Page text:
Challenges after Lee’s parole

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Challenges after Lee’s parole

Samsung Electronics Vice Chairman Lee Jae-yong on Friday will be walking out of the jail he has been confined to since January upon the decision to grant him parole on Monday.

Lee meets the requirements for parole as he already served 60 percent of his jail term as of the end of last month and has the public’s support who wish to see him return to help fight economic challenges.

During his void since January, the global chip landscape has been undergoing a seismic change. Samsung Electronics’ supremacy in memory chips since its landmark development of the 64K DRAM in 1992 has come under challenge due to a full force state-backed U.S. return. America has been going all-out to promote the chip industry to prevail over the hegemonic tech conflict with China. It is backing ambitious production by Intel and foundry capacity of Taiwan on U.S. turf. Samsung will have to look over its shoulder and be wary of the fast ascension of rivals.

Taiwan’s TSMC has established itself as an unrivalled foundry through its preemptive migration to next-gen facilities to produce system semiconductors. Its share in the consignment chip segment has reached 56 percent, more than triple of that of Samsung Electronics. The Korean chipmaker has vowed to achieve leadership in foundry by investing 130 trillion won ($113 billion) by 2030, but the capex scheme has not taken off due to a void in leadership. Lee’s full return to management is critical to change the tide. A fast decision in investment direction and scope can be only possible under owner-leader management.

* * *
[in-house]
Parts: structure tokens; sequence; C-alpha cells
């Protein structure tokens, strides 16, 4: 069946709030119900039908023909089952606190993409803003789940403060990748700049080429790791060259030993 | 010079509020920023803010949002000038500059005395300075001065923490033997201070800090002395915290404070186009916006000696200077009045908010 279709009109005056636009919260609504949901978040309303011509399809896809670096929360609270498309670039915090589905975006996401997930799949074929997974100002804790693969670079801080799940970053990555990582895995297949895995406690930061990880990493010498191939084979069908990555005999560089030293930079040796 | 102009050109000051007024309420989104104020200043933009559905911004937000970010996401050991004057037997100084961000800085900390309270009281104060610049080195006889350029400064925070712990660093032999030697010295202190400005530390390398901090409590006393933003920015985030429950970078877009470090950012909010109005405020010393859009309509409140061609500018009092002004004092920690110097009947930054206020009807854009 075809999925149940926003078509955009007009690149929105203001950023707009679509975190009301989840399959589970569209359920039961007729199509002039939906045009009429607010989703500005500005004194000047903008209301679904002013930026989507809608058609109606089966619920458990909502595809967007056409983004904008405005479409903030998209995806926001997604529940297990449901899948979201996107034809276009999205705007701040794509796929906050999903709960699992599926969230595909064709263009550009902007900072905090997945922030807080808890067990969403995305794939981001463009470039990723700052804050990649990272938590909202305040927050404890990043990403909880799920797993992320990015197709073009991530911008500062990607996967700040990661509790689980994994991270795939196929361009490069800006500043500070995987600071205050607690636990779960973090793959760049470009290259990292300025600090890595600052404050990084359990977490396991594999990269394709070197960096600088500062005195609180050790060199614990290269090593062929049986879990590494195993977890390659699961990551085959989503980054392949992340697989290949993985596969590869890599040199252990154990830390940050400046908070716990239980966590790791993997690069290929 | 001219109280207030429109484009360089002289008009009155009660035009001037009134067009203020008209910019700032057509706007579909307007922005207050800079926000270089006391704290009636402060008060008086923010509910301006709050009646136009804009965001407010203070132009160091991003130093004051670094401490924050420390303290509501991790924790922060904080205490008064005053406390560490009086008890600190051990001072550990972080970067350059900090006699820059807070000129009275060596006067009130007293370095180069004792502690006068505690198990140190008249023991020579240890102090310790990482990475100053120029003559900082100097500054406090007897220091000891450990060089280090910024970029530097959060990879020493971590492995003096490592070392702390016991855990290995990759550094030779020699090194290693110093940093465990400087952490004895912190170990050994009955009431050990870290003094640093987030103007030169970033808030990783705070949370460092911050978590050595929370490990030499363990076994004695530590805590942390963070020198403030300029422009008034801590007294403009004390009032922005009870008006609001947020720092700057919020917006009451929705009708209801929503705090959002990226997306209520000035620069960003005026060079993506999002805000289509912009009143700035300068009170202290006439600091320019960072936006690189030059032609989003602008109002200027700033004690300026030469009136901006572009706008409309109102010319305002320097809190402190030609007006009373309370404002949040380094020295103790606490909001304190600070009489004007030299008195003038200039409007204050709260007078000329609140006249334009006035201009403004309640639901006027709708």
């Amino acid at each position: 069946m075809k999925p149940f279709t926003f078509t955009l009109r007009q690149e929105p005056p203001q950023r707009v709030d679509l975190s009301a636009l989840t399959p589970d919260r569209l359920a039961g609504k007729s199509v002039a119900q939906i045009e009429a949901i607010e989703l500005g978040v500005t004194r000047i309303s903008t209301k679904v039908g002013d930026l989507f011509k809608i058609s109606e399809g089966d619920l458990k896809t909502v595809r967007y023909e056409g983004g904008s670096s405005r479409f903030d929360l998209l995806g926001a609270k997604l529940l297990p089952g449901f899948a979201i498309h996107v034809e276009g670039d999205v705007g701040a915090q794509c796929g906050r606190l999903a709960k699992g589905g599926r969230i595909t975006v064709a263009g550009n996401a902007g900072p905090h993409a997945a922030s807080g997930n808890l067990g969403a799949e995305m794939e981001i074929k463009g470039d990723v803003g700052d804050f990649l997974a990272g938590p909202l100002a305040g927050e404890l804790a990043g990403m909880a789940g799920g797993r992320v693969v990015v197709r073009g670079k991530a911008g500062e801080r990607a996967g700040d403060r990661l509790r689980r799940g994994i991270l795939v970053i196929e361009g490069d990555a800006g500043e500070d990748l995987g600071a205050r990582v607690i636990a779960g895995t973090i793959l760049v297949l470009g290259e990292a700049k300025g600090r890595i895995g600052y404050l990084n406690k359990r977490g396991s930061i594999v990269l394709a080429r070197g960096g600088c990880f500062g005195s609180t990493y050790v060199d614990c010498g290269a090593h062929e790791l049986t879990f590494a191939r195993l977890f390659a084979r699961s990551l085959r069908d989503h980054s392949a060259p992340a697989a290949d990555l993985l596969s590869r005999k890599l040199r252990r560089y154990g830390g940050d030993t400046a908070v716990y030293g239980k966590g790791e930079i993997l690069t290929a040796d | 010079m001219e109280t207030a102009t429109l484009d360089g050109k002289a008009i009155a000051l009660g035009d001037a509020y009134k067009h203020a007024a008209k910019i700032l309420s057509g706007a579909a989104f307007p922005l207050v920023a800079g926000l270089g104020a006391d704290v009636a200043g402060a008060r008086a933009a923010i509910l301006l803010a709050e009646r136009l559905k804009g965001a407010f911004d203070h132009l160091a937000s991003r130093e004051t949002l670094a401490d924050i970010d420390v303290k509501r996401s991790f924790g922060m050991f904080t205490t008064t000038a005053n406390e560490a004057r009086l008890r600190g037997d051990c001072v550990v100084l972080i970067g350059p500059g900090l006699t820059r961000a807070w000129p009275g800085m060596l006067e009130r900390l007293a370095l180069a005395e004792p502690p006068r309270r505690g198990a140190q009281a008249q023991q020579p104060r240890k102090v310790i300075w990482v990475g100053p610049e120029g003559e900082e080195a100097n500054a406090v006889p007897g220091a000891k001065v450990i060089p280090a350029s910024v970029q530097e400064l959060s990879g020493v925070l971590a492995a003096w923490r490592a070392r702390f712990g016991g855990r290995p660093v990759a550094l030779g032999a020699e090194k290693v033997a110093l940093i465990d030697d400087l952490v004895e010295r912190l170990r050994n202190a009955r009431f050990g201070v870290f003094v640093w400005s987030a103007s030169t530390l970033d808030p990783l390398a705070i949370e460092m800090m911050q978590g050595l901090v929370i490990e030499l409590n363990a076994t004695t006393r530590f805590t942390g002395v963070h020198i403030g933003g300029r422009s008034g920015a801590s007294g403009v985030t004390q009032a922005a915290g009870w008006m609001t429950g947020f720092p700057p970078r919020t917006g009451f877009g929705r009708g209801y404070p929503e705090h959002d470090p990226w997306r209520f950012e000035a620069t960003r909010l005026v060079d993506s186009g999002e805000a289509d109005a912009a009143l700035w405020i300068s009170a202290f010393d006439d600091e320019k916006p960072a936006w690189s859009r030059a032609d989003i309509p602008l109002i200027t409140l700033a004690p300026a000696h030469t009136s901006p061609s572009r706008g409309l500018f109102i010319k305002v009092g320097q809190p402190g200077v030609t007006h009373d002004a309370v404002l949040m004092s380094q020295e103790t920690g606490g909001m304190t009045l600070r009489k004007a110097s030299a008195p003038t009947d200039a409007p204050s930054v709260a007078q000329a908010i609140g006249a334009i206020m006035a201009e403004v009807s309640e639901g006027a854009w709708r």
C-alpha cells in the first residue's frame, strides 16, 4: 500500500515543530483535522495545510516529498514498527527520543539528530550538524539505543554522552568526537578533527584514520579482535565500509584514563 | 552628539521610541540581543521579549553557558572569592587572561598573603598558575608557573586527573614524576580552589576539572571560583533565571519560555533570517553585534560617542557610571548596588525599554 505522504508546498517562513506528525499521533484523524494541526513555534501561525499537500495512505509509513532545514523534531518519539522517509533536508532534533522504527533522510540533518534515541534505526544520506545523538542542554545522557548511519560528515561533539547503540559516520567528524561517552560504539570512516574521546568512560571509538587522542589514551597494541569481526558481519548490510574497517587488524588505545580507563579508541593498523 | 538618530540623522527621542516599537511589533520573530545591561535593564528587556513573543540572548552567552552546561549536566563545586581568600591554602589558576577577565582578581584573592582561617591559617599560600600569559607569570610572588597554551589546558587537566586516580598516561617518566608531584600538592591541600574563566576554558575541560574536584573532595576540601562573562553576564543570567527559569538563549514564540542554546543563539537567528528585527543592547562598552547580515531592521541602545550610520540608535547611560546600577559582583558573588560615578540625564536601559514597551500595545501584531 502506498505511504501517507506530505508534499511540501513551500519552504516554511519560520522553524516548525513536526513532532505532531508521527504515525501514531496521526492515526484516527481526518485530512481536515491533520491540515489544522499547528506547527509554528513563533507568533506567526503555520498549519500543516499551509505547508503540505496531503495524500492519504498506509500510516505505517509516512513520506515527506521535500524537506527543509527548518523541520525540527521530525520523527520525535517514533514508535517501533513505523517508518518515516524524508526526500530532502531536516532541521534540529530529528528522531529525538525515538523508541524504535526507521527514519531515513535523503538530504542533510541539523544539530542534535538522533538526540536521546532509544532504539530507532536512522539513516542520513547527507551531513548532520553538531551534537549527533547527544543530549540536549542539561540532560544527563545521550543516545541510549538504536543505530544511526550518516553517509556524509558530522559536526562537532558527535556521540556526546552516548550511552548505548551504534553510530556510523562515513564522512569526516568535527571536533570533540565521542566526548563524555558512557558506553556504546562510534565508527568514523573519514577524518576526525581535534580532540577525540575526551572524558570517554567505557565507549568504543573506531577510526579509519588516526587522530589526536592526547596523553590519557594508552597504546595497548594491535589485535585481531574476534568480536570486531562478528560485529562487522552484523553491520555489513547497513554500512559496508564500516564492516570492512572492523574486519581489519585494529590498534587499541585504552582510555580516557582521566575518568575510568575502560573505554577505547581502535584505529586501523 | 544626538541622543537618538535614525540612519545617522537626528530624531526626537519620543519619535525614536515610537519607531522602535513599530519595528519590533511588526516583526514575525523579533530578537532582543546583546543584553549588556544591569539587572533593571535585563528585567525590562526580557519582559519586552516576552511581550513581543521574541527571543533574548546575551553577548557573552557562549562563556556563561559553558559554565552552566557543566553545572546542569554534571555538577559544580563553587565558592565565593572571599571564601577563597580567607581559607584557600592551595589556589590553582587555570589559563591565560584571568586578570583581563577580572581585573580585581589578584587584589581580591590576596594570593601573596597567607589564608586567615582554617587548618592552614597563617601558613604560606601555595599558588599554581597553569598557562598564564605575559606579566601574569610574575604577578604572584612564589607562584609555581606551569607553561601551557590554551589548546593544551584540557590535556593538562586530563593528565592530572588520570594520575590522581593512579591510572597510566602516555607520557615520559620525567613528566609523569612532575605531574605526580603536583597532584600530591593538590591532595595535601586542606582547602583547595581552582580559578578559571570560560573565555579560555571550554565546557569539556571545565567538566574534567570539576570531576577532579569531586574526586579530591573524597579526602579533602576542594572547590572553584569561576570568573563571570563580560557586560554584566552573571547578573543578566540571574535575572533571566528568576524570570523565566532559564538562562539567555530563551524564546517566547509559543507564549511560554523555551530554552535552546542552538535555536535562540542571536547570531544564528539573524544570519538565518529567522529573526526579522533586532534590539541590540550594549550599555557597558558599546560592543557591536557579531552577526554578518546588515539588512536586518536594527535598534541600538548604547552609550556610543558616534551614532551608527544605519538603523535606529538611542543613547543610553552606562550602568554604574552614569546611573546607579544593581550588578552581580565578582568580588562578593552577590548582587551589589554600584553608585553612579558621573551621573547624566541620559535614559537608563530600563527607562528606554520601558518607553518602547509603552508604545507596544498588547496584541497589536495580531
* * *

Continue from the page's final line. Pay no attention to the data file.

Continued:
Samsung Electronics had pledged to invest 17 trillion won to build a foundry in Arizona at the request of the U.S. The project also hangs in the air. ASML, the sole supplier of EUV machines critical to churn out chips from next-gen and nano technology, does not meet companies for new shipments unless the chief decision-maker arrives at its doors. Since the machines cost billions of dollars a unit, the Dutch company only deals with a sure order. Samsung Electronics leadership from late chairman Lee Kun-hee to his son maintained a connection with frequent visits.

After institutionalizing law compliance through an oversight committee, governance of Samsung has greatly improved. The group now concedes unions and Lee has vowed not to hand down the management control to his offspring.

The government must grant pardon to help him return to normalized business management. Korea’s chip power is in jeopardy due to Intel’s chase, TSMC’s rise, Japan’s counterattack and China’s ambition. Lee must be at full command to spearhead chip exports.
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